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TheLawOnTaxabilityOfNonCompeteFeesExplained ByDarrylPaulBarretto Overview Paymentreceivedasnoncompetefeewastreatedasacapitalreceipttilltheassessmentyear2003 04.

4. Through the Finance Act, 2002, the said receipt were made taxable under section 28(va) of the Income Tax Act, 1961 with an exception is found under proviso clause (i) to section 28(va)(a), which providesthatanysum,whetherreceivedorreceivable,incashorkind,onaccountoftransferofthe righttomanufacture,produceorprocessanyarticleorthingorrighttocarryonanybusiness,which is chargeable under the head Capital gains would not be taxed under section 28(va). Further the Finance Act, 2002 also amended section 55(2)(a) to provide for cost of acquisition in case of transfer of right to manufacture, produce or process any article or thing or right to carry on any business. These amendments have brought about a dichotomy in the taxability of noncompete fees, with regards to taxability as Business income under section 28(va), or as Capital gains covered by the proviso (i) to Section 28(va)(a). From the decisions of the Income Tax Appellate Tribunal (ITAT) and the High Courts it can be seen that the taxability of noncompete fee would depend on the factors such as the position of the recipient of the noncompete fee with regards to the business before and after the noncompete covenant coming to operation, his relation with the payerofnoncompetefee,thetypeofassettransfertakingplace,andthetermsofthenoncompete covenant. Some of these factors influencing the taxability of noncompete fee have been discussed below: 1. Where the recipient of the noncompete fee is shareholder who was not actively engaged in thebusiness The position of the recipient of the noncompete fee with the business in question, has played a decisive role in deciding the taxability of the noncompete fee, as it can be seen in Mrs. Hami Aspi Balsara v. ACIT 1. In this case, the ITAT held that, since the assessee on her own was not carrying on business and it was the company in which she was shareholder which was carrying on the business, section28(va)wouldnotbeattracted.Inthiscase,theAssessingOfficer(AO)treatedthedifference between book value of shares and the sales consideration received for the share transfer, towards noncompetefee,bringingthesamefeeunderthepurviewofsection28(va).TheITATobservedthat section 28 (va) would be attracted where the assessee was carrying on business and not where assesseeonlyhadrighttocarryonbusinessintheformofacapitalasset. The view taken in Mrs. Hami Aspi Balsara2 has been followed by the ITAT in ACIT v Savita N. Mandhana3, where the AO had bifurcated the share sale consideration amount into two components, one in respect of sale of shares and the other towards noncompete fee to be taxed under section 28(va). The ITAT had held that in view of the fact that the assessee was not actively engaged in business, and the agreement did not specify payment towards noncompete obligation, theentireamountofconsiderationreceivedbytheassesseewouldbetreatedascapitalgains. 2. Where the recipient of the noncompete fee is a shareholder who is actively engaged in the business(asincaseofapromoter)
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[2010]126ITD100(Mum). Ibid. 3 2012TIOL63ITATMUM.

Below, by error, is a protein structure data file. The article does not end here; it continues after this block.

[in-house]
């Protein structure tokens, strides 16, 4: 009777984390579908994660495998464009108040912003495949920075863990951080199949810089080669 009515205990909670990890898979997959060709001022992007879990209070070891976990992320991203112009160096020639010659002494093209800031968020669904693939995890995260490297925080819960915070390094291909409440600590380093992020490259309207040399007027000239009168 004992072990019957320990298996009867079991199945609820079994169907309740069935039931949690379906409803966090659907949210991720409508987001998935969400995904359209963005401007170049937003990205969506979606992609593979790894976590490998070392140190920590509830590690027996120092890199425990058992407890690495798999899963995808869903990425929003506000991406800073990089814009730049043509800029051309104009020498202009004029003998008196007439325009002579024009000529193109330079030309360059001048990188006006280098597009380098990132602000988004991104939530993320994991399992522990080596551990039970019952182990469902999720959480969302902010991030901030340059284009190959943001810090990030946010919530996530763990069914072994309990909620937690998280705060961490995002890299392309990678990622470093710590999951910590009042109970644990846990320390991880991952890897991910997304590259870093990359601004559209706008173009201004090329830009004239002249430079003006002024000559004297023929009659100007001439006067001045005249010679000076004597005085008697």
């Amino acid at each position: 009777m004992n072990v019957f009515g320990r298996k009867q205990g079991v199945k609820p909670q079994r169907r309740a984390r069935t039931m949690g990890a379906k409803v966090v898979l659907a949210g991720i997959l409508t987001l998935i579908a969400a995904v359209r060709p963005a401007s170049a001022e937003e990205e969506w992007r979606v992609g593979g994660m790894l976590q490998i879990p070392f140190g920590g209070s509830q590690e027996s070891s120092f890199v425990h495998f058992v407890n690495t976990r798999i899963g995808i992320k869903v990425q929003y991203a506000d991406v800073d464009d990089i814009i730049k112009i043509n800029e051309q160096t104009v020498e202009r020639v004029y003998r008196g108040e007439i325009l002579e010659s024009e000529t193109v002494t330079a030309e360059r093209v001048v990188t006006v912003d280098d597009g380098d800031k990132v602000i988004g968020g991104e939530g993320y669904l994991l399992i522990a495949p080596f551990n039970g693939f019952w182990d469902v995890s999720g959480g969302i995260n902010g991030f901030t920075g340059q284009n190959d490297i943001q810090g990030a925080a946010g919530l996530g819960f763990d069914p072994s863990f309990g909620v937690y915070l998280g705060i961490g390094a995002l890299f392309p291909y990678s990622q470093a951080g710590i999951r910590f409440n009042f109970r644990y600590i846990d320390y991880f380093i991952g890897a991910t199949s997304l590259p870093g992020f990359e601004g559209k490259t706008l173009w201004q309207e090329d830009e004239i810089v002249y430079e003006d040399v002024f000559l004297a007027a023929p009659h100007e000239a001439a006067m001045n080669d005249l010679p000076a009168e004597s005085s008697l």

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In the case of Ramesh D. Tainwala v ITO4 the ITAT ruled that the noncompete fee received by the assessee who was a promoter and director of the company being acquired, was taxable under section 28(va)(a). With regards to the assessees contention that the noncompete fee falls within the proviso (i) to Section 28(va)(a), the ITAT had observed that for the said proviso to apply there must be transfer of the right to carry on any business, whereas in the case at hand what was transferredwasshareholdingbythepromotersandthereforetherewasnoquestionoftransferof a rightto carry on anybusiness.TheITAT maintained that assessee was notcarrying onany business onhisownbutwasthepromoteranddirectorofthecompanywhoseshareswerepurchasedbythe Acquirer. The facts of in the case of ACIT v R.K.B.K Fiscal Services5 were very similar to Ramesh D. Tainwala6 where the promoters of a company had received a specific amount under an agreement towardsnoncompete,whichwasheldbytheITATtobetaxableundersection28(va)(a). Another case in this series was Nayan C Shah v DCIT7. Here the assessee, being the Managing director and promoter of a Joint Venture (JV) entered into a Noncompete Agreement (NCA) with the nonresident JV partner. Under the NCA the assessee was to receive a lump sum amount along withcommission(withinasetlimit)payableafteraperiodof5years,basedontheannualsuccessof the JV during the 5 year period. The case before the ITAT was the issue of taxability of one such receipt of annual commission. The ITAT observed that, the assessee had continued to do his activity in the same line (for the nonresident JV partner) even after entering into this NCA and therefore it cannotbesaidthattheassesseehastransferredcompletelytherighttocarryonanybusiness.ITAT explainedthatanagreementnottocompetewithathirdpartyinthebusinesswouldnotencompass totality of right to carry on any business. The ITAT further stated that right to carry on any business was larger in scope and range, and an agreement not to compete with the business of a particular person is only a part of it. The agreement not to compete with a particular person in his business does not prevent a person from carrying on the same business in a manner which would not compete with the business of that particular person. Consequently, the ITAT held that commission can be considered either as compensation to the assessee for agreeing not to carry out anyactivityinrelationtoanybusinessattractingsection28(va)(a),orthepaymentisfortheservices rendered by the assessee for the nonresident JV partner computed on the basis of the profitability oftheventureforthe5years,andthateitherwaysitwouldbearevenuereceipt. 3. Noncompete fee is being paid along with consideration for transfer of all the assets of the business The ITAT, in Ramesh D. Tainwala8 had observed that if the agreement to refrain from indulging in competition is part and parcel of the agreement for transfer of a business and the transferor agrees notto indulge in competition, then it can be said that right to carry on same or similar business was transferred along with the business. Further the ITATs observed in DCIT v. Max India Ltd.9, that when an assessee signed a negative covenant not to carry on manufacture or trade in product for certain period of time, it amounted only to selfimposed restriction and not a transfer. There is